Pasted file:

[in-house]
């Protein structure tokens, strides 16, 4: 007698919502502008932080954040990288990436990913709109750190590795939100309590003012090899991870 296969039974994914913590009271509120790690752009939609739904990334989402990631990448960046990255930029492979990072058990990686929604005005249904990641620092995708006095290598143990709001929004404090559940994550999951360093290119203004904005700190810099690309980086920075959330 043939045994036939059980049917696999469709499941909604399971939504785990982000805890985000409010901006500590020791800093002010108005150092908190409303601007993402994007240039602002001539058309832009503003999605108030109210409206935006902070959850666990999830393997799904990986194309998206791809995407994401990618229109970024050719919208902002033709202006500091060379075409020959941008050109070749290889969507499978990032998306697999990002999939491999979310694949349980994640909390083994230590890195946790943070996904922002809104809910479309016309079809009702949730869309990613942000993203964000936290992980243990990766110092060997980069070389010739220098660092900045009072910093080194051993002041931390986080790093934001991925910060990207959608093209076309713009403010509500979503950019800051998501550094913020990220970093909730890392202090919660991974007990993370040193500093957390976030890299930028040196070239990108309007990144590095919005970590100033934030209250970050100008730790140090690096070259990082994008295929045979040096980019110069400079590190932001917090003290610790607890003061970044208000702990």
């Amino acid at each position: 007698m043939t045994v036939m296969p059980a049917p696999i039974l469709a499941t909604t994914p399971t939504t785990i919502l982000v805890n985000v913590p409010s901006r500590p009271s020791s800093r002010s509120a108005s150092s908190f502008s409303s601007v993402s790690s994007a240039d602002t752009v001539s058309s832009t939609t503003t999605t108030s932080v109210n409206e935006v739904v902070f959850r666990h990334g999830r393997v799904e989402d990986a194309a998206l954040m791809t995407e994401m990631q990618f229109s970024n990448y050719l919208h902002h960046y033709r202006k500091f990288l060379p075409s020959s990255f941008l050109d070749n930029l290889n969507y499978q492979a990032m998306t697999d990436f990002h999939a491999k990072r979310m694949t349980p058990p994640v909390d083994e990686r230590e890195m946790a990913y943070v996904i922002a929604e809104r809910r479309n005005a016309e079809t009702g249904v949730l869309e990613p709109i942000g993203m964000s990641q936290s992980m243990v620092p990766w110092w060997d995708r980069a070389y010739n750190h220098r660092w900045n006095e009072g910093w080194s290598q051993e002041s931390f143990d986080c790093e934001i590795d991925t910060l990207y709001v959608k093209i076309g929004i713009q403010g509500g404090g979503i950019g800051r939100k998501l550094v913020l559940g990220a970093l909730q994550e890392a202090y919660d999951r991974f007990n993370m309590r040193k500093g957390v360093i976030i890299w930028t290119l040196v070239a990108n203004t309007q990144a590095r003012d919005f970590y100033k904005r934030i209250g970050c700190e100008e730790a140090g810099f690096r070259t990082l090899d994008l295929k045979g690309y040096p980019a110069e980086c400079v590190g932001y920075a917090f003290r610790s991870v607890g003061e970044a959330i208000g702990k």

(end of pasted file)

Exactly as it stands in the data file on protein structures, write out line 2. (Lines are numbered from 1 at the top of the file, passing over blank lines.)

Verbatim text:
């Protein structure tokens, strides 16, 4: 007698919502502008932080954040990288990436990913709109750190590795939100309590003012090899991870 296969039974994914913590009271509120790690752009939609739904990334989402990631990448960046990255930029492979990072058990990686929604005005249904990641620092995708006095290598143990709001929004404090559940994550999951360093290119203004904005700190810099690309980086920075959330 043939045994036939059980049917696999469709499941909604399971939504785990982000805890985000409010901006500590020791800093002010108005150092908190409303601007993402994007240039602002001539058309832009503003999605108030109210409206935006902070959850666990999830393997799904990986194309998206791809995407994401990618229109970024050719919208902002033709202006500091060379075409020959941008050109070749290889969507499978990032998306697999990002999939491999979310694949349980994640909390083994230590890195946790943070996904922002809104809910479309016309079809009702949730869309990613942000993203964000936290992980243990990766110092060997980069070389010739220098660092900045009072910093080194051993002041931390986080790093934001991925910060990207959608093209076309713009403010509500979503950019800051998501550094913020990220970093909730890392202090919660991974007990993370040193500093957390976030890299930028040196070239990108309007990144590095919005970590100033934030209250970050100008730790140090690096070259990082994008295929045979040096980019110069400079590190932001917090003290610790607890003061970044208000702990």